Android Flashlight App Shines Light on Your Data

Android flashlight apps harvesting your data for marketing & cyber crime.

You LOVE that flashlight app you have on your smartphone, right?  Whether you’re in that dark restaurant with a size 2.5 font or wanting to share your love at a concert or finding your keys in your purse…you wonder, how did you ever live without it?

Well, it turns out the creators of that wonderful app love it, too, because it has become a way for them to get ahold of your personal data to use or sell.

Android devices seem to be especially vulnerable.  Snoopbit studied the top ten Android flashlight apps and discovered that every one of them collects unnecessary user data and accesses areas of the device completely unrelated to the purpose of the app.  This includes having the ability to read phone status and identity, view Wi-Fi connections, modify system settings, obtain full network access, and determine your precise location via your phone’s GPS, among other permissions.

Snoopbit tested these flashlight apps: Super Bright LED flashlight, Brightest Flashlight Free, Tiny Flashlight + LED, Flashlight, Brightest LED Flashlight, Color Flashlight, High Powered Flashlight, Flashlight HD LED and Flashlight: LED Torchlight.

If you have any of these apps on your phone, uninstall them immediately.  You can also investigate “permissions groups” to learn more about what an app will be able to access on your device (see below). With permissions groups, you can quickly see what capabilities or information an app may use before downloading it. Also, you can review individual permissions at any time using the Play Store app.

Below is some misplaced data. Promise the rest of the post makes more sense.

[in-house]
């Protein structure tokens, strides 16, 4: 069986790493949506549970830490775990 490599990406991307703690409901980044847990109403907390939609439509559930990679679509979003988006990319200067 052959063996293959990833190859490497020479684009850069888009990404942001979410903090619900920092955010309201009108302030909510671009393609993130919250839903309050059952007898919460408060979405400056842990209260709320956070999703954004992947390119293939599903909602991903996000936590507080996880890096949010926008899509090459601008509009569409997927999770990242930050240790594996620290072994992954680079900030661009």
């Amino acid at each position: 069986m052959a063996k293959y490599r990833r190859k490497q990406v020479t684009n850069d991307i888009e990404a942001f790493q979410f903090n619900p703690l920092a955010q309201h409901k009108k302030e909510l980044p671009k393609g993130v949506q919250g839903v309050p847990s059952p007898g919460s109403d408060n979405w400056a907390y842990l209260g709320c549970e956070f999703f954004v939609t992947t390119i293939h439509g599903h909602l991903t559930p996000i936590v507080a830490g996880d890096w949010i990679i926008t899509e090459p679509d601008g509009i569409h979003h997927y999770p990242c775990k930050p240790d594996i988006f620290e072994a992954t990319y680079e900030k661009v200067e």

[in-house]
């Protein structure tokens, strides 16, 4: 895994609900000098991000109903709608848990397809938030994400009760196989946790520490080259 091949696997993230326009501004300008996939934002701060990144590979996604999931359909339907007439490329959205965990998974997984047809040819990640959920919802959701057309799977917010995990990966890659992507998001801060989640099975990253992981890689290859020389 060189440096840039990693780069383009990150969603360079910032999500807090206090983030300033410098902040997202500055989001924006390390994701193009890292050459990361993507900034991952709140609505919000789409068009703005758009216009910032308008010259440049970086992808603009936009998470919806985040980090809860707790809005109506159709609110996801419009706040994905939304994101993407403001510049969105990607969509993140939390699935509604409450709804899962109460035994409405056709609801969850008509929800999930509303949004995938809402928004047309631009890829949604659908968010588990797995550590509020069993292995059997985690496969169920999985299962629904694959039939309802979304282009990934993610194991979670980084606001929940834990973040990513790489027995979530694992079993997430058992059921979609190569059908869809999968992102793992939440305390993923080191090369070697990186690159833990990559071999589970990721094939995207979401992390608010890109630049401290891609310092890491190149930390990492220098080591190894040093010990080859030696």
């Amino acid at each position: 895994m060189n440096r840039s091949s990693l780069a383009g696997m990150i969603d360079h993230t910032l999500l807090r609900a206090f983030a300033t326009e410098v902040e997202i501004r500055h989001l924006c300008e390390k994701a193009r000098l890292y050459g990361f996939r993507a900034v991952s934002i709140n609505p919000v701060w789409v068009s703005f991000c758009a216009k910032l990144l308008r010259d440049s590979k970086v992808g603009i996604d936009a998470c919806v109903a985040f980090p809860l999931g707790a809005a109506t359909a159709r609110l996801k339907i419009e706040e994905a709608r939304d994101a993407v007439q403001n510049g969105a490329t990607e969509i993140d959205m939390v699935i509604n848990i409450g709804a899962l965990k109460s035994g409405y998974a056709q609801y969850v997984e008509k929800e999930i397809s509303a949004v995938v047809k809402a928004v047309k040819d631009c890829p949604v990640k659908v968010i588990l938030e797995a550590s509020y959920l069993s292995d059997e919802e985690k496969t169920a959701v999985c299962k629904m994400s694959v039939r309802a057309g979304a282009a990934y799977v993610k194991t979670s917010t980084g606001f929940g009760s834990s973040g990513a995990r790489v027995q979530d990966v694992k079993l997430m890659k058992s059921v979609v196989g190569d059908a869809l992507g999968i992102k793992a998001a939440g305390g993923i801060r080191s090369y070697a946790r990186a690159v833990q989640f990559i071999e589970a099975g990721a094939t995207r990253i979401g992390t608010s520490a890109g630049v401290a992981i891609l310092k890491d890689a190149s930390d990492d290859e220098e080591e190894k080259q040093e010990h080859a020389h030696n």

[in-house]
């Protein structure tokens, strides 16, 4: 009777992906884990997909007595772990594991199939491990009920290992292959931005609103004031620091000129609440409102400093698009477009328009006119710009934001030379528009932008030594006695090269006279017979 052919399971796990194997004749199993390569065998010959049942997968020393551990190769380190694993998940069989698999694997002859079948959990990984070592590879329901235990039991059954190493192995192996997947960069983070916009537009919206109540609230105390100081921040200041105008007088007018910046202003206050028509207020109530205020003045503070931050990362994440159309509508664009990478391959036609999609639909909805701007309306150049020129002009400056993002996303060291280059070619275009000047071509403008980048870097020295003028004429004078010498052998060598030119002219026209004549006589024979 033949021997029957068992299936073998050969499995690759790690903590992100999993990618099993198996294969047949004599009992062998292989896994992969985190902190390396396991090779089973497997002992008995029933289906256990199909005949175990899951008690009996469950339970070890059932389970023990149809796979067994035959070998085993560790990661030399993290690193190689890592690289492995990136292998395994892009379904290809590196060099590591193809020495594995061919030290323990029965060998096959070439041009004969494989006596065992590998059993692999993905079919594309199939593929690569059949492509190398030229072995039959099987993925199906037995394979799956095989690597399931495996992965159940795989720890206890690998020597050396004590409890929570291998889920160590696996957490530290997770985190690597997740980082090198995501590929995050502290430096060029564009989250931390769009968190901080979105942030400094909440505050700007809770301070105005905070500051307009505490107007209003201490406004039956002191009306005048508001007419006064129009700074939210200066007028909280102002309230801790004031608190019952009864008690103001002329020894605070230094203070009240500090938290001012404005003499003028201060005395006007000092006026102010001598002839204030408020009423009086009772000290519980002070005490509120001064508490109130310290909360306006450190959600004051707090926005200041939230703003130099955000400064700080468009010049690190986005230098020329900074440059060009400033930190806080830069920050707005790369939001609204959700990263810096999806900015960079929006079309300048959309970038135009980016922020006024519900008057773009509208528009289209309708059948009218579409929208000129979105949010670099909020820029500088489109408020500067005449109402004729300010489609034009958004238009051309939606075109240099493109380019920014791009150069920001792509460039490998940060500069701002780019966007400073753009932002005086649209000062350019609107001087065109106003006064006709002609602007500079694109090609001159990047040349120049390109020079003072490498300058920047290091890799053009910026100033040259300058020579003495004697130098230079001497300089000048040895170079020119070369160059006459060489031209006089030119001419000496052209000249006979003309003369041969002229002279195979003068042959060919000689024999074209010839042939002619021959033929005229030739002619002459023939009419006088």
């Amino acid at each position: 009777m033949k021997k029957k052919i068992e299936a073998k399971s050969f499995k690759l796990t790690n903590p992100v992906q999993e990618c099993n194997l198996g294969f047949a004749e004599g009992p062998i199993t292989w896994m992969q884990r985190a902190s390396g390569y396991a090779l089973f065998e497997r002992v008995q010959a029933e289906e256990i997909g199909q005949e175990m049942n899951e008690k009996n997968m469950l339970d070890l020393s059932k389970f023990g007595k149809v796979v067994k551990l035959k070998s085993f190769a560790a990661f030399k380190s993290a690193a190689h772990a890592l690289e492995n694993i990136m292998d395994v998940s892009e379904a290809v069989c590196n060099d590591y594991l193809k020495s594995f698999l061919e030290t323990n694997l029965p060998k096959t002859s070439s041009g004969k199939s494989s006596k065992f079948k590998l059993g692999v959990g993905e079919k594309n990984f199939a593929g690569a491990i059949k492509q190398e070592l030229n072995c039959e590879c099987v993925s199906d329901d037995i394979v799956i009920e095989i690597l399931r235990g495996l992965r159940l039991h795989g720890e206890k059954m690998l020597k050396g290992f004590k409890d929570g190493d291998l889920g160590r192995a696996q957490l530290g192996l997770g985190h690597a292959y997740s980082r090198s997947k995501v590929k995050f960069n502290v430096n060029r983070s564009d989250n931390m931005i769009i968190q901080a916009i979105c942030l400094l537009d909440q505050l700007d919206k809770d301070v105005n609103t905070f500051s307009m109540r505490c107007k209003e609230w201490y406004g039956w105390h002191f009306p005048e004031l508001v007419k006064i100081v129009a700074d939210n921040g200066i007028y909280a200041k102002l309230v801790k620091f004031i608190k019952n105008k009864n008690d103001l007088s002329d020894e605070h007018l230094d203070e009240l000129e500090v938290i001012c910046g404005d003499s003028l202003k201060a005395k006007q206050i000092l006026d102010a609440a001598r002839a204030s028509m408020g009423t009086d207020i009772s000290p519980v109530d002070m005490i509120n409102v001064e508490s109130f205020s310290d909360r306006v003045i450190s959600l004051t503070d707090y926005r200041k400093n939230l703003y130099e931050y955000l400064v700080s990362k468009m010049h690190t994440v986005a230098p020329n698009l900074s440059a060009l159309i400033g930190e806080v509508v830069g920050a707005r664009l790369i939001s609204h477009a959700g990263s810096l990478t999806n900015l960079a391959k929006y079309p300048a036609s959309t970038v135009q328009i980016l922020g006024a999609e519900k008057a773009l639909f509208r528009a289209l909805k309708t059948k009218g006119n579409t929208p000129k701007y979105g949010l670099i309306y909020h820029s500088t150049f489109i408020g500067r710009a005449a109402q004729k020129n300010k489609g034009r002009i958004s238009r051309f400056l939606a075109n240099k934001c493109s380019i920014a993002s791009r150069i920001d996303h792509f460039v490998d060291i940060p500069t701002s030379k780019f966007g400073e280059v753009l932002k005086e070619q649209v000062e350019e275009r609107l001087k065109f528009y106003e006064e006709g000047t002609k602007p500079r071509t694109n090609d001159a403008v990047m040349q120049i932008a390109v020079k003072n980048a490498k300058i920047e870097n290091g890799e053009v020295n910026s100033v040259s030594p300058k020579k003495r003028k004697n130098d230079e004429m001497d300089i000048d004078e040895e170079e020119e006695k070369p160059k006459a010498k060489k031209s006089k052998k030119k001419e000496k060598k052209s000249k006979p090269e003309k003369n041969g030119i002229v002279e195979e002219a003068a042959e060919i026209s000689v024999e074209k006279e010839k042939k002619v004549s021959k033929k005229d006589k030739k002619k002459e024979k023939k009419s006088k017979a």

It’s a good idea to review permissions groups before downloading an app. Once you’ve allowed an app to access a permissions group, the app may use any of the individual permissions that are part of that group. You won’t need to manually approve individual permissions updates that belong to a permissions group you’ve already accepted.

To review individual permissions and groups used by the latest version of an app available on the Play Store:

  1. Open the  Play Store app.
  2. Go to an app’s detail page.
  3. Scroll down to “Additional Information.”
  4. Select View details.

After you’ve installed an app, you can review the permissions it can use on your Settings menu.

  1. Open your main Settings menu.
  2. Select Apps or Application Manager.
  3. Select an app.
  4. Scroll down to “Permissions.”

The pre-installed iPhone flashlight app seems safe, and those apps using iOS and Windows Phone OS are not as dangerous, but third-party apps on Windows Phone and at the iTunes store are also accessing unnecessary sensitive user data and location information, and unnecessarily using the internet, collecting data and building user profiles.  Apple Users can find more information on app privacy here:

John Sileo is an an award-winning author and keynote speaker on identity theft, internet privacy, fraud training & technology defense. John specializes in making security entertaining, so that it works. John is CEO of The Sileo Group, whose clients include the Pentagon, Visa, Homeland Security & Pfizer. John’s body of work includes appearances on 60 Minutes, Rachael Ray, Anderson Cooper & Fox Business. Contact him directly on 800.258.8076.

4 replies
  1. Nancy Rose Senich
    Nancy Rose Senich says:

    Thanks John for covering the Gary Miliefsky’s Threat Report on Flashlight Apps! Keep up the great work! Any chance you can link to our site and also just so you know SnoopWall development team created a free Privacy Flashlight App in the Google Play Store. Sorry iOS not available yet! Have a great day!

    • John Sileo, Identity Theft Speaker
      John Sileo, Identity Theft Speaker says:

      I use the App that is already built into the iOS operating system on my apple. I’m not sure if Android comes with one built in as well. Most importantly, read the privacy policy of any app that goes on your smartphone and see what information it is gathering.

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